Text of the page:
PARIS — That people should be judged by the content of their character was one of those rare elementary-school concepts that actually stuck. It was no doubt the candor and simplicity of the idea, but it may have helped that my history teacher Mr. Hansson for once deviated from his trademark text-heavy PowerPoints — and showed us a photograph of Martin Luther King at the Lincoln Memorial from his "I Have A Dream" speech.

Either way, King's ideas would be a recurring topic throughout my education in Sweden — and have helped shape the way I think about his country and mine, having lived in both places over the past decade. And so it was that I spotted that same MLK photo taped onto a protester's placard at a public square in Stockholm, as I struggled to make sense of the events and images of the past week from my current home in France.

It is not necessarily obvious why thousands of Swedes would fill the streets to protest against racism in the States. After all, my native country has no legacy of slavery and Jim Crow laws that have left a residue of systemic discrimination against Swedes of African origin. Yet, Sweden has over the last decade seen a surge in racism and xenophobia — most clearly manifested in the now 20% support for the far-right Sweden Democrats — formed three decades ago by members of the less sanitized Neo-Nazi parties like The Nordic Realm Party and Bevara Sverige Svenskt, or "Keep Sweden Swedish."

Olof Palme in 1968 — Photo: gp.se

But there are also other reasons why failures in the U.S. tend to ring a distinct bell in Sweden. Despite their countless differences, the two countries share a history of prestige on the international stage, as well as, over the last few decades — a steady erosion of the same. The 1950s and ‘60s put the most reprehensible aspects of American society on global display but also demonstrated citizens' ability to reform their country. The Civil Rights Movement was in many ways, the last great American event that gave hope to countries around the world in their struggles for democracy and fairness.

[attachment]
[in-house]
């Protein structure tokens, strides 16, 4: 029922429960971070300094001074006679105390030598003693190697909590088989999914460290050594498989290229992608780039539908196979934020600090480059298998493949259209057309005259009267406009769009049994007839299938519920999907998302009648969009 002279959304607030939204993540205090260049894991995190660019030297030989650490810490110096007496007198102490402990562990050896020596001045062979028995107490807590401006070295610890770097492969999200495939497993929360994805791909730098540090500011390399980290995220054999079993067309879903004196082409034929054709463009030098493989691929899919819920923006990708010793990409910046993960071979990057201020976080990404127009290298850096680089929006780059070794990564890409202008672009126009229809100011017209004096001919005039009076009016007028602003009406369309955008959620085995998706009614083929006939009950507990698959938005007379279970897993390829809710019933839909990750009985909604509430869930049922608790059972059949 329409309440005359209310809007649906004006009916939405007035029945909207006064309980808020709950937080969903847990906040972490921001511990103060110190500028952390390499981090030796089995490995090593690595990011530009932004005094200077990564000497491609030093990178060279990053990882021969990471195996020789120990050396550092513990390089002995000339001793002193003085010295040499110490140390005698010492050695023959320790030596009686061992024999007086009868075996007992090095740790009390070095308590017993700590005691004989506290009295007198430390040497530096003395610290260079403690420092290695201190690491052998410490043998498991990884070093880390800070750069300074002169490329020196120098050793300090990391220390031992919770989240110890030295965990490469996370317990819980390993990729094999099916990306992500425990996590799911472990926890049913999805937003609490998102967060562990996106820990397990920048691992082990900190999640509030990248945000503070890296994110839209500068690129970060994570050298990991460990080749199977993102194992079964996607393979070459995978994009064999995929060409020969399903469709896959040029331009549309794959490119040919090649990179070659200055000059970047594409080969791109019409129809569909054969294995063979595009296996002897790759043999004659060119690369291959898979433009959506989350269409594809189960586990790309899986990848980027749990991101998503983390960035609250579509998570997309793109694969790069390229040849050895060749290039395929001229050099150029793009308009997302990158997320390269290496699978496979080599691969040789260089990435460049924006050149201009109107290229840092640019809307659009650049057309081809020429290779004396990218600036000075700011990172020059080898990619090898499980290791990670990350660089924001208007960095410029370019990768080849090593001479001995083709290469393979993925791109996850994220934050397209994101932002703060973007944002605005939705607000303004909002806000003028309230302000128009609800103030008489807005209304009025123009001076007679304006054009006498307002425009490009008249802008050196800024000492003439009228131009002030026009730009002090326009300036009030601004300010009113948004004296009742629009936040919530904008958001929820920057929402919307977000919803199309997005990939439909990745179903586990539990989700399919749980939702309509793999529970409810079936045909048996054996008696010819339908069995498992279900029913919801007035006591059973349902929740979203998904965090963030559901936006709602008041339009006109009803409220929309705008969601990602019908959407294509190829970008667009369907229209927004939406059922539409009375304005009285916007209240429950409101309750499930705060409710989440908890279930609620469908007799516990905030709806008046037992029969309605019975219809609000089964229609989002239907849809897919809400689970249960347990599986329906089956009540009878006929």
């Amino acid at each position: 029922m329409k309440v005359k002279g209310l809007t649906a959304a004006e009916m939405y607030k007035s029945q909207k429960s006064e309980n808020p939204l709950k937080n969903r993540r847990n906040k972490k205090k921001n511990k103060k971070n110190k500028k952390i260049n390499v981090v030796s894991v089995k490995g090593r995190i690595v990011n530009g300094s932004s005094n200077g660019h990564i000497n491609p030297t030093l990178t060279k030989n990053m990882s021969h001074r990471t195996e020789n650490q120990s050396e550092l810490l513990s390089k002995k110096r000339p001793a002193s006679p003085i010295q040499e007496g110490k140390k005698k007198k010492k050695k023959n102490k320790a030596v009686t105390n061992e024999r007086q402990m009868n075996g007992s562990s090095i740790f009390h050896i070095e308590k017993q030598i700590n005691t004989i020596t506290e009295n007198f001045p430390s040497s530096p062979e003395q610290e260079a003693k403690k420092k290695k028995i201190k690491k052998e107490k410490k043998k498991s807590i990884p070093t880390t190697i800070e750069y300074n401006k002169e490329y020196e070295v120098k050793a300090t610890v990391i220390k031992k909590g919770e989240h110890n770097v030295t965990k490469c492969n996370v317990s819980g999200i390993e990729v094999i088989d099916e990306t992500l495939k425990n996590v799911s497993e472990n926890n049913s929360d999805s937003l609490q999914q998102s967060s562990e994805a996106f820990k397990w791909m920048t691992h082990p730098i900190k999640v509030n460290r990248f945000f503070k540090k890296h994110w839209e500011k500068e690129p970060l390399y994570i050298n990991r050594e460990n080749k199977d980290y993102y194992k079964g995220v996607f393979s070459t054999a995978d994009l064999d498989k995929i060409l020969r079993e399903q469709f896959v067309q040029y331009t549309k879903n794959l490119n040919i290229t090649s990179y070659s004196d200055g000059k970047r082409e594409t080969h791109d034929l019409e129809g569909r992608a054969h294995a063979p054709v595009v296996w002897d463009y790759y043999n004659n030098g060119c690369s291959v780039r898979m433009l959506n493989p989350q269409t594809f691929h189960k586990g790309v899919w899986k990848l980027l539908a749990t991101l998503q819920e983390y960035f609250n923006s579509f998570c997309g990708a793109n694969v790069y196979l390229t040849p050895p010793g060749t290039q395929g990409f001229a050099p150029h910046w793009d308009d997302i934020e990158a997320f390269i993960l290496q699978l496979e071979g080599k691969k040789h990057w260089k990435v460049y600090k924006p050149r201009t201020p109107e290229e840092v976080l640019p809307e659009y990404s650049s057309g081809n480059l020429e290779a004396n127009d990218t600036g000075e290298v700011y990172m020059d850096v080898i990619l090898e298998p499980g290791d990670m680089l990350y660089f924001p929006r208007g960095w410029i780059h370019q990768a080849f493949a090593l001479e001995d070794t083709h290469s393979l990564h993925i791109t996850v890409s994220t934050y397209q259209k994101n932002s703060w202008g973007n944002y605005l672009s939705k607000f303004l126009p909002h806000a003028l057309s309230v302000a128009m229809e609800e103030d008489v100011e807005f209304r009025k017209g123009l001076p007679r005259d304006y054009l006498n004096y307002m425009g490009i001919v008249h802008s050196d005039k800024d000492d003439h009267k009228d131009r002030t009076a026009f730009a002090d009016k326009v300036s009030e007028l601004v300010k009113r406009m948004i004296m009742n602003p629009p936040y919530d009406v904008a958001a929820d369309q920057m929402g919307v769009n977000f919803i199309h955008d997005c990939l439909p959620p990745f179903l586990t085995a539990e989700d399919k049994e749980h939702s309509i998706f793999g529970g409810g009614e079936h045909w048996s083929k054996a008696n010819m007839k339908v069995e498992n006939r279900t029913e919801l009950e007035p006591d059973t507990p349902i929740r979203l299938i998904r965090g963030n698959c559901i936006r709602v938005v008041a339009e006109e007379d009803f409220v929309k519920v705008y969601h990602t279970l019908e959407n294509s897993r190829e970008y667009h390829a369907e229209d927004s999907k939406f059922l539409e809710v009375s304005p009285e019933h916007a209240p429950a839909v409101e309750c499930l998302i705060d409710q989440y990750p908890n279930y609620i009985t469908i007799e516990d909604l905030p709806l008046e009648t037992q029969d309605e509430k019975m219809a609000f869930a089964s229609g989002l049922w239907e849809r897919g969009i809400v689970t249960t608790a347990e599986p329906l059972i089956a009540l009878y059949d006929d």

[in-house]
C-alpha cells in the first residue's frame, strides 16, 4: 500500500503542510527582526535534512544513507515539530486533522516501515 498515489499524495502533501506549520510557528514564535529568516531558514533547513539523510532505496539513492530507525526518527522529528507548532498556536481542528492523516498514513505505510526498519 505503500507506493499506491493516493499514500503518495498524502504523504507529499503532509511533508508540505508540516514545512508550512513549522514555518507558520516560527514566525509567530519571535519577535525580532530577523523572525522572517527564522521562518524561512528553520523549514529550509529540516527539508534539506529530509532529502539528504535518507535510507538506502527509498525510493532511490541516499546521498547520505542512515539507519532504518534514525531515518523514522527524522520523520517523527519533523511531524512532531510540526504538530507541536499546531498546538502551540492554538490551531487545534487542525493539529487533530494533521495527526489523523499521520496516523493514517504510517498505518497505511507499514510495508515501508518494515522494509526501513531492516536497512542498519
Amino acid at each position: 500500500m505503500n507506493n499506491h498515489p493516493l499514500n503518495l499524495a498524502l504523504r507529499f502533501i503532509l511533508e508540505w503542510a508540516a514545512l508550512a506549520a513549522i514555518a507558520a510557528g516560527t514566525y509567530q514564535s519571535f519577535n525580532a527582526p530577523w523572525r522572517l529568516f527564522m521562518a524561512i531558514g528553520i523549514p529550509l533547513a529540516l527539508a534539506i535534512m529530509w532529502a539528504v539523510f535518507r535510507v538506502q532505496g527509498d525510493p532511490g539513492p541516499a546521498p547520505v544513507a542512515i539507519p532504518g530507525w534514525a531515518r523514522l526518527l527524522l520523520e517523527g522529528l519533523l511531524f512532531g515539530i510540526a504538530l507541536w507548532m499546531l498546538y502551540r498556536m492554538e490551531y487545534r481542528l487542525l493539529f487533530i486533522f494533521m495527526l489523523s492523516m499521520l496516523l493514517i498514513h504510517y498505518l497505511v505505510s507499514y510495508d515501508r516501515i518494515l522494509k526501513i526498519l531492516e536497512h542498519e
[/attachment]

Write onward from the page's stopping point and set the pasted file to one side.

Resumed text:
Lessons about basic truths do indeed travel.

The U.S.'s renunciation of its role as a world leader in the last decades has run in pace with Sweden's fading image as a social-democratic poster child. In Sweden, it's hard to point out exactly when that happened, but the 1986 assassination of Prime Minister Olof Palme was certainly a watershed. Palme's charisma and genuine pathos for the poor and oppressed, both at home and abroad, put Sweden on the global map as a humanitarian powerhouse.

It's notable that Palme often recounted that his worldview was partly formed during his time at Kenyon College in Ohio in the late 1940s, and more importantly, through a subsequent hitchhiking trip through segregated states in the American South. Lessons about basic truths do indeed travel, across both time and geography. One we are learning anew this week is that the battle for justice is never won.


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